09 Sep Do I Have to Pay Taxes for Private Jet Service?
The franchise tax is charged on virtually all air travel transactions, including private jet service. The taxes are levied on all related costs – including other taxes and crew expenses. Your catering fees are NOT included in the calculation of franchise taxes, meaning for private air travel you can still splurge on the meals and drinks without fear of additional taxes and fees.
The reason for these additional fees and taxes?
The federal government is dependent on a number of tax structures to fund the agencies and facilities that support air travel. While every passenger pays taxes and fees when traveling on commercial aircraft, it is often overlooked and minimal to the overall expense of an airline ticket. These fees, while burdensome, are important to fund air traffic control and airport operations that we all rely on to stay safe and on time.
When chartering private jet service, these taxes and fees may become more apparent and often lead to questions from our travelers – especially when coordinating group and international travel. Learn more and ask questions by calling your Bitlux account representative today.
What To Know About Private Jet Charter Taxes
No matter if you are traveling commercially or through private charter, you can expect to pay Federal Excise Tax, also known as the FET. This payment applies to any air transportation of passengers or cargo within the United States or the 225-mile zone in Canada or Mexico bordering the United States. View some of the Top Private Jet Airports in the USA to find your next private flying destination.
This FET comes in one of two forms:
For recreational, non-commercial flights, you can expect to pay a cents per gallon tax. For chartered planes, you can expect to pay around 19.4 cents per gallon; larger aircraft max out at 21.9 cents per gallon. For commercial airlines, the fuel tax is reduced to 4.4 cents on the gallon.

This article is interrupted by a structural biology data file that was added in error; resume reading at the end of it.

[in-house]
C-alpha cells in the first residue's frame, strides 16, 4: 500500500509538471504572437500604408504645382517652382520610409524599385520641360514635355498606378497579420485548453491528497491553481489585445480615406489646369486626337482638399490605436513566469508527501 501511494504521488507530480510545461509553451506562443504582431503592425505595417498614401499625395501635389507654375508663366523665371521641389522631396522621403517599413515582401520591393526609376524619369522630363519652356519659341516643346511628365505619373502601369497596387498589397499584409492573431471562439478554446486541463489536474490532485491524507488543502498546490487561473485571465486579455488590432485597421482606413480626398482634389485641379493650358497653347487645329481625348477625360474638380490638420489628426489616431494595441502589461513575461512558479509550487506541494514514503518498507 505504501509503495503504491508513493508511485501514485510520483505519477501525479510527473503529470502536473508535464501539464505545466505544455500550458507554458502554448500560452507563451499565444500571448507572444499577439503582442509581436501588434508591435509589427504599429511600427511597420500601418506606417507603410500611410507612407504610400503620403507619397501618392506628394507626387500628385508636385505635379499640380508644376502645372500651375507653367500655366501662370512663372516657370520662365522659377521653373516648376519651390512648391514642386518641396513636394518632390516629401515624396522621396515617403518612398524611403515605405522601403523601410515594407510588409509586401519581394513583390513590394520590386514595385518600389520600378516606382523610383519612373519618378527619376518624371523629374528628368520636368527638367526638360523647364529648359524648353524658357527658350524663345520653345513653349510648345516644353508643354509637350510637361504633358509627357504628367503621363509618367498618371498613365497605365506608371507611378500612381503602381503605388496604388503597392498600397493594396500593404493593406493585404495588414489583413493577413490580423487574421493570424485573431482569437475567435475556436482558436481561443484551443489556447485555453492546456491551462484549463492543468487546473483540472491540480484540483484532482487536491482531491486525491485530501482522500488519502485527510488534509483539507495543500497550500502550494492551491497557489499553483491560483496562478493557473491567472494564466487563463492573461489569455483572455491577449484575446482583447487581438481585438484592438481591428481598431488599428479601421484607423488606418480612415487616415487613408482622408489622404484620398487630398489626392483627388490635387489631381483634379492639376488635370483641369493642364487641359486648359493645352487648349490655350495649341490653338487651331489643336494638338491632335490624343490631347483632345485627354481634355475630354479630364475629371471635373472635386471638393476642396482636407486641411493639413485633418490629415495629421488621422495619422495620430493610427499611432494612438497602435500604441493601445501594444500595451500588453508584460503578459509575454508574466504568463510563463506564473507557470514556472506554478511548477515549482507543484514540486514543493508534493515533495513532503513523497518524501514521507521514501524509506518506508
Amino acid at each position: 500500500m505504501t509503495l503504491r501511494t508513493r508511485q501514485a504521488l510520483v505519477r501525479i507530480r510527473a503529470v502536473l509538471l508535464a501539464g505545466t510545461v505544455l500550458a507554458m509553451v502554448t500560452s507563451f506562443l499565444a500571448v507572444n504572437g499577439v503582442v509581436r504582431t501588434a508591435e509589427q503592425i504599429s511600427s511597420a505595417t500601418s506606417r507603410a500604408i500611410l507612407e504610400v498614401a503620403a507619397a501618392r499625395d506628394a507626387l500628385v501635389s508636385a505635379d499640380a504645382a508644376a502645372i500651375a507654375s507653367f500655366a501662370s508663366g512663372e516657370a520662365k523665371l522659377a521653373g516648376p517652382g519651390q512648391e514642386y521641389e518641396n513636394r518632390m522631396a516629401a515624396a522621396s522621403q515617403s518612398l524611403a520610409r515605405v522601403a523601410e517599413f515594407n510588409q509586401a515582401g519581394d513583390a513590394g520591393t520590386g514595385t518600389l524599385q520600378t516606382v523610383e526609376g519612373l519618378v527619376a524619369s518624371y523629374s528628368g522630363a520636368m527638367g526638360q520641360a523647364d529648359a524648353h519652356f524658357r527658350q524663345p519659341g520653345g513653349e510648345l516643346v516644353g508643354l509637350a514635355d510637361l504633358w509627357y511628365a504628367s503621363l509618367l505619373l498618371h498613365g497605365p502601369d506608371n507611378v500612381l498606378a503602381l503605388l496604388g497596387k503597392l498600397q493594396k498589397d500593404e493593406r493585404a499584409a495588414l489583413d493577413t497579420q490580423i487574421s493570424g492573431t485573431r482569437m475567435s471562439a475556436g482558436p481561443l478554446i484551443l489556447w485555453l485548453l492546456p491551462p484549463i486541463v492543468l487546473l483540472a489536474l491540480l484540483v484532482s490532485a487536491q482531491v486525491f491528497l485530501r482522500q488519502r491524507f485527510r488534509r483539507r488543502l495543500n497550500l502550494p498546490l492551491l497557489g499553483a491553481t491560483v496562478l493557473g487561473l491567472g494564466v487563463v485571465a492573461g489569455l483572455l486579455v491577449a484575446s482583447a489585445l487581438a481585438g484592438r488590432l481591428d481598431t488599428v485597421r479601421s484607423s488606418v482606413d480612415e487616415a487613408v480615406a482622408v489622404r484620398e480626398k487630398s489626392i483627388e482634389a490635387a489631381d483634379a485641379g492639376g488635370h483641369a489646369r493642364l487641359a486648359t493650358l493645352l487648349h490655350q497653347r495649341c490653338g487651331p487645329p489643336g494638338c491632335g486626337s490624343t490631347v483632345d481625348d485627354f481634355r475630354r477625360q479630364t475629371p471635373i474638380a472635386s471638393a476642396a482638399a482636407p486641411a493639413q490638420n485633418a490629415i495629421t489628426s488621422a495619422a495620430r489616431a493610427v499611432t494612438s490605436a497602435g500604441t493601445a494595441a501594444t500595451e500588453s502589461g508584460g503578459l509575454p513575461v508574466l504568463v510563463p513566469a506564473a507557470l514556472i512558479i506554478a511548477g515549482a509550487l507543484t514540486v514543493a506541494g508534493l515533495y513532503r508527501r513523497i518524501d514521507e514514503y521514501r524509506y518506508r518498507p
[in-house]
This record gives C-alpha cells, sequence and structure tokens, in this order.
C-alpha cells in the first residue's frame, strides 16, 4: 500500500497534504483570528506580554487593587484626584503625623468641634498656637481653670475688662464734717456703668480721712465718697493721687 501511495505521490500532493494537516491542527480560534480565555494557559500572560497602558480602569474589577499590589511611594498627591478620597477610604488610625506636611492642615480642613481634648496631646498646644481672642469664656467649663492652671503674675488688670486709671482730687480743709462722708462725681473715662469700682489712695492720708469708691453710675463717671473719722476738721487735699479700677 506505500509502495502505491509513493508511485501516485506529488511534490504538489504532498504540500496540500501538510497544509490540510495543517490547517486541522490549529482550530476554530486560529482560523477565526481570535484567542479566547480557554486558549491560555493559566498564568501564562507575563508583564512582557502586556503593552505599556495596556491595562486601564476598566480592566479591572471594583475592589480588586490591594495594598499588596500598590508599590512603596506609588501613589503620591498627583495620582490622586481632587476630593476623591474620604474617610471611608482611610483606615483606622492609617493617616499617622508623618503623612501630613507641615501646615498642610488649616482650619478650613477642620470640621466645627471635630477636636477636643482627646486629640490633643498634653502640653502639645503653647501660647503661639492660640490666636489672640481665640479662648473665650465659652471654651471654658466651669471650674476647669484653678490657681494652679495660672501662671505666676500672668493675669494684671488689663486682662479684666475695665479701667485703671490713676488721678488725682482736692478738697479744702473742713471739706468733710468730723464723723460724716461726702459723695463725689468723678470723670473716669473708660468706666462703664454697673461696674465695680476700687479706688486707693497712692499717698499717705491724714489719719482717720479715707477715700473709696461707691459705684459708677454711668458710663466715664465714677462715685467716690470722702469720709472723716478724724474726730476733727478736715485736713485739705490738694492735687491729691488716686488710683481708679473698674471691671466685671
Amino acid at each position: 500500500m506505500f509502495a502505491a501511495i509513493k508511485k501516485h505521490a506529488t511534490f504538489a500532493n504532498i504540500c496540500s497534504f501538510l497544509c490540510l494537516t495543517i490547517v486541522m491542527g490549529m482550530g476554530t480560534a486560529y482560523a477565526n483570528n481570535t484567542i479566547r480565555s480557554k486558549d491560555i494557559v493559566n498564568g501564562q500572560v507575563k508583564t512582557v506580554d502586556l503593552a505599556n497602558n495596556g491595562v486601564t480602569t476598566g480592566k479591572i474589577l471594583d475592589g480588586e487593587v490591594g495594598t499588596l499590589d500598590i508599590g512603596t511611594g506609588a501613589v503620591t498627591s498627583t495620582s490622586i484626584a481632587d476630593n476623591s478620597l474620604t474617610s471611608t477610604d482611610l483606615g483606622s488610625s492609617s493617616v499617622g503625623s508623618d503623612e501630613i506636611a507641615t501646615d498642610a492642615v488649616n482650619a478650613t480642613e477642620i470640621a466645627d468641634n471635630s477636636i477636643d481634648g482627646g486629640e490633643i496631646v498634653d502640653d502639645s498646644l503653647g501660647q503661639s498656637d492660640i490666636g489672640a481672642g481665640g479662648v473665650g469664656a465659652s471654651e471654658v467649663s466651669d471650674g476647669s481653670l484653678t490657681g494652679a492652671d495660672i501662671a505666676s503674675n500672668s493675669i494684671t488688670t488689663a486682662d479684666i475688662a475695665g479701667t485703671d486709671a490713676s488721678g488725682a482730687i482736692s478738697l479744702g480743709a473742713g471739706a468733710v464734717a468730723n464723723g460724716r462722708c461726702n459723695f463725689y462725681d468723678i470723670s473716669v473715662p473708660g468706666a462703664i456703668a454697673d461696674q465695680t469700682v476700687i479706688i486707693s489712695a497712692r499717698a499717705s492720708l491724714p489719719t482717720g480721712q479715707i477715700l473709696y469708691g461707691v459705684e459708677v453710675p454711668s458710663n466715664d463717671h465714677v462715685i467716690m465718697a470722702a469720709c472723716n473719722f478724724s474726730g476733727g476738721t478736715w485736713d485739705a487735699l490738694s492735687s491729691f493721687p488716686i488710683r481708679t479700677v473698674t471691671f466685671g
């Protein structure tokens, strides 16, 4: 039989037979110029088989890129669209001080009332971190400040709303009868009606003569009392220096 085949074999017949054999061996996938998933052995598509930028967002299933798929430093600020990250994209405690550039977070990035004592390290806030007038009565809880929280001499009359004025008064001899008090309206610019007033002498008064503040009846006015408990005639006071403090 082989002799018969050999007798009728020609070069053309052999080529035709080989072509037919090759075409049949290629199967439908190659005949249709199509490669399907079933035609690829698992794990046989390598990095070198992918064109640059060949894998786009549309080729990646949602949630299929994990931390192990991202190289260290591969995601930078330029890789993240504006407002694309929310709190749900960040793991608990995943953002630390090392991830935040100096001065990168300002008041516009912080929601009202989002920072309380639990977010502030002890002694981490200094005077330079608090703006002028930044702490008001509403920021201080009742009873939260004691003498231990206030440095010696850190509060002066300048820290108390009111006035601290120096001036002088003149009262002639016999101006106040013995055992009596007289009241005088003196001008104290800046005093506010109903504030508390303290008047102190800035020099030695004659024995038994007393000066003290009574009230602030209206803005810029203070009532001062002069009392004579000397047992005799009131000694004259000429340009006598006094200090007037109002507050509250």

Percentage or Headcount Taxes
For commercial transportation, you can expect to pay either a percentage or headcount fee or in some cases – both. This means you may pay a percentage of your overall charges for air transportation, currently set at 7.5% of the cost (6.25% if only shipping cargo – no passengers). There is also a segment fee of $4.20 per passenger for domestic travel and a headcount tax for each passenger traveling internationally as well.
Both the IRS and the Federal Aviation Administration (FAA) have purview over what constitutes commercial v. non-commercial operations – and at times, the IRS and FAA can make different determinations, confusing operators and customers alike. However confusing the process may be, finding a carrier that offers inclusive charter services can eliminate the guesswork and provide you with a clear budget for your upcoming flights. Here are a List of Questions to Ask Your Private Jet Company.
Are Any Flights Exempt From Taxes?
While not many exemptions are in place for Federal Excise Tax, there are two clear ways that you may be able to receive a tax break.
- Small Aircraft Exemption: This exemption applies to any non-turbo jet with a maximum takeoff weight of fewer than 6,000 pounds. It is important to note that while FET is not applied to these trips, a segment fee is still in place.
- Uninterrupted International Air Transportation Exemption: this exception applies to any flight that originates in the United States that makes a stop for any reason before departing the country for a destination that would NOT be applicable to owe FETs.
- Flights Over International Water or Land: Additionally, the Alaska/Hawaii headcount tax is reduced and applies only to departures from Alaska/Hawaii for domestic flight segments.
- Helicopter or Fixed Wing Travel: for the exploration of hard minerals, oil, or gas; cultivation and caring for trees (including logging as defined by federal law).
- Miscellaneous exceptions: skydiving, sightseeing flights, forestry, emergency medical services, flight training and water landings.
Exemptions from the Domestic Segment Fee
If your flight is to or from a rural airport, then you do not owe the domestic segment fee. You can find the most up to date list of rural airports on the Department of Transportation’s website, but generally, a rural airport is defined as an airport that has had less than 100,000 passengers departing on commercial flights during any calendar year and is not located within 75 miles of an airport that has 100,000 or more departing passengers.
If you are traveling soon and have questions about the tax implications of your air travel plans, don’t hesitate to contact Bitlux for more information today. We can help you break down every cost for your travel and even suggest alternative options to minimize your tax burden.